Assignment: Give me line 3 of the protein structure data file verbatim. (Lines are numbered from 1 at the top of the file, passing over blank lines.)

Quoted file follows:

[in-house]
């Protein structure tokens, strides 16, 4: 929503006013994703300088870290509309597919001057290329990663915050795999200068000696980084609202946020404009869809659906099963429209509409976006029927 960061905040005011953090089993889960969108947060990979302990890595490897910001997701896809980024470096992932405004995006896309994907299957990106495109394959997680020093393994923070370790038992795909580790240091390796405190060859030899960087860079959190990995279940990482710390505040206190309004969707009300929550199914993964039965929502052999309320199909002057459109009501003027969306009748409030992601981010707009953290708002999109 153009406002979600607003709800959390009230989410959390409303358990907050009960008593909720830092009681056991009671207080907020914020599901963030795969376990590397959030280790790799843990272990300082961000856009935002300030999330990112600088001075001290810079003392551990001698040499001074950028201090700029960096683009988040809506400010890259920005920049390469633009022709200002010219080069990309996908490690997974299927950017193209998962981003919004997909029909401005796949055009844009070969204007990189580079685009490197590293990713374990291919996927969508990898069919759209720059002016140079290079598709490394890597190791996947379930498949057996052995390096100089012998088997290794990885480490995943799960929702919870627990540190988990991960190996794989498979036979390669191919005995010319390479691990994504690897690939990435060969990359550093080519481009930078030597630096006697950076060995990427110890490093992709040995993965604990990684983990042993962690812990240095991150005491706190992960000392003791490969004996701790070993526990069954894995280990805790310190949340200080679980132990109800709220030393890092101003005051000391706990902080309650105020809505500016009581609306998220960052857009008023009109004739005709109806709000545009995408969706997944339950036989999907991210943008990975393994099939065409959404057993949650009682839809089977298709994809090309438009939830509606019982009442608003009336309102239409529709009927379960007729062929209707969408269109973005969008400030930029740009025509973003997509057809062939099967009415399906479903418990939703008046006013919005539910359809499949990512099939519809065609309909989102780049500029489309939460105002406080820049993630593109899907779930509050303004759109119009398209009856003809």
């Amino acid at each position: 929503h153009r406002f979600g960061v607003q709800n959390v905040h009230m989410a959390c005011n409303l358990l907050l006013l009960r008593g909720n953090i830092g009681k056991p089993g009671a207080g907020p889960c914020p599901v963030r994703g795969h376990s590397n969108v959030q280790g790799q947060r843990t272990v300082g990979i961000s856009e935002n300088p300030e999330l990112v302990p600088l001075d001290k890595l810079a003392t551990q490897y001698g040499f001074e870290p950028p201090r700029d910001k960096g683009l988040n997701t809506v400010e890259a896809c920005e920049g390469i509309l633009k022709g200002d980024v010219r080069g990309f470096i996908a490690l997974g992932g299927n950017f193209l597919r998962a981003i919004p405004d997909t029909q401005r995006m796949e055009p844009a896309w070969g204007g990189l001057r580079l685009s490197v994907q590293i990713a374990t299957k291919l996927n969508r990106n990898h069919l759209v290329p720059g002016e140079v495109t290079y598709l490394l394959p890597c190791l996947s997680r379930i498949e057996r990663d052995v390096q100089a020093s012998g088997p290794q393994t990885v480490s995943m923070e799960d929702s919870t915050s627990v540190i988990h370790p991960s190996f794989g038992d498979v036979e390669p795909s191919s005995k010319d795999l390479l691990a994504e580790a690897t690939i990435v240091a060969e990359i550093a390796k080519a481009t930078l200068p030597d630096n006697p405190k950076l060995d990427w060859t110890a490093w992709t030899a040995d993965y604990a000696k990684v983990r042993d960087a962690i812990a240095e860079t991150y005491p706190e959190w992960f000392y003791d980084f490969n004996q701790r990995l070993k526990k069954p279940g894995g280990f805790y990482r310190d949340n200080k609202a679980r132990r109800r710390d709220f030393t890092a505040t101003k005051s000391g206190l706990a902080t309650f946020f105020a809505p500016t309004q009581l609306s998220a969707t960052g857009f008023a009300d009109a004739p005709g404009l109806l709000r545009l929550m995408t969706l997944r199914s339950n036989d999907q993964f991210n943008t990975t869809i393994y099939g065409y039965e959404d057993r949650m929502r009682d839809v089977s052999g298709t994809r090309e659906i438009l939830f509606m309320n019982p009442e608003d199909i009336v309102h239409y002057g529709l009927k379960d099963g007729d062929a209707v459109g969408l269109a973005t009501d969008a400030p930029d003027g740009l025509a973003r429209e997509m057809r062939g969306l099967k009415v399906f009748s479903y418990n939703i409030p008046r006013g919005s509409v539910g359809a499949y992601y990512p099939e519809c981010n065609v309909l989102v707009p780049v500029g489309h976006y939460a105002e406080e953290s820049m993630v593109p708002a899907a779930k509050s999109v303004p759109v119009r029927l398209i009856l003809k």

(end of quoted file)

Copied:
């Amino acid at each position: 929503h153009r406002f979600g960061v607003q709800n959390v905040h009230m989410a959390c005011n409303l358990l907050l006013l009960r008593g909720n953090i830092g009681k056991p089993g009671a207080g907020p889960c914020p599901v963030r994703g795969h376990s590397n969108v959030q280790g790799q947060r843990t272990v300082g990979i961000s856009e935002n300088p300030e999330l990112v302990p600088l001075d001290k890595l810079a003392t551990q490897y001698g040499f001074e870290p950028p201090r700029d910001k960096g683009l988040n997701t809506v400010e890259a896809c920005e920049g390469i509309l633009k022709g200002d980024v010219r080069g990309f470096i996908a490690l997974g992932g299927n950017f193209l597919r998962a981003i919004p405004d997909t029909q401005r995006m796949e055009p844009a896309w070969g204007g990189l001057r580079l685009s490197v994907q590293i990713a374990t299957k291919l996927n969508r990106n990898h069919l759209v290329p720059g002016e140079v495109t290079y598709l490394l394959p890597c190791l996947s997680r379930i498949e057996r990663d052995v390096q100089a020093s012998g088997p290794q393994t990885v480490s995943m923070e799960d929702s919870t915050s627990v540190i988990h370790p991960s190996f794989g038992d498979v036979e390669p795909s191919s005995k010319d795999l390479l691990a994504e580790a690897t690939i990435v240091a060969e990359i550093a390796k080519a481009t930078l200068p030597d630096n006697p405190k950076l060995d990427w060859t110890a490093w992709t030899a040995d993965y604990a000696k990684v983990r042993d960087a962690i812990a240095e860079t991150y005491p706190e959190w992960f000392y003791d980084f490969n004996q701790r990995l070993k526990k069954p279940g894995g280990f805790y990482r310190d949340n200080k609202a679980r132990r109800r710390d709220f030393t890092a505040t101003k005051s000391g206190l706990a902080t309650f946020f105020a809505p500016t309004q009581l609306s998220a969707t960052g857009f008023a009300d009109a004739p005709g404009l109806l709000r545009l929550m995408t969706l997944r199914s339950n036989d999907q993964f991210n943008t990975t869809i393994y099939g065409y039965e959404d057993r949650m929502r009682d839809v089977s052999g298709t994809r090309e659906i438009l939830f509606m309320n019982p009442e608003d199909i009336v309102h239409y002057g529709l009927k379960d099963g007729d062929a209707v459109g969408l269109a973005t009501d969008a400030p930029d003027g740009l025509a973003r429209e997509m057809r062939g969306l099967k009415v399906f009748s479903y418990n939703i409030p008046r006013g919005s509409v539910g359809a499949y992601y990512p099939e519809c981010n065609v309909l989102v707009p780049v500029g489309h976006y939460a105002e406080e953290s820049m993630v593109p708002a899907a779930k509050s999109v303004p759109v119009r029927l398209i009856l003809k």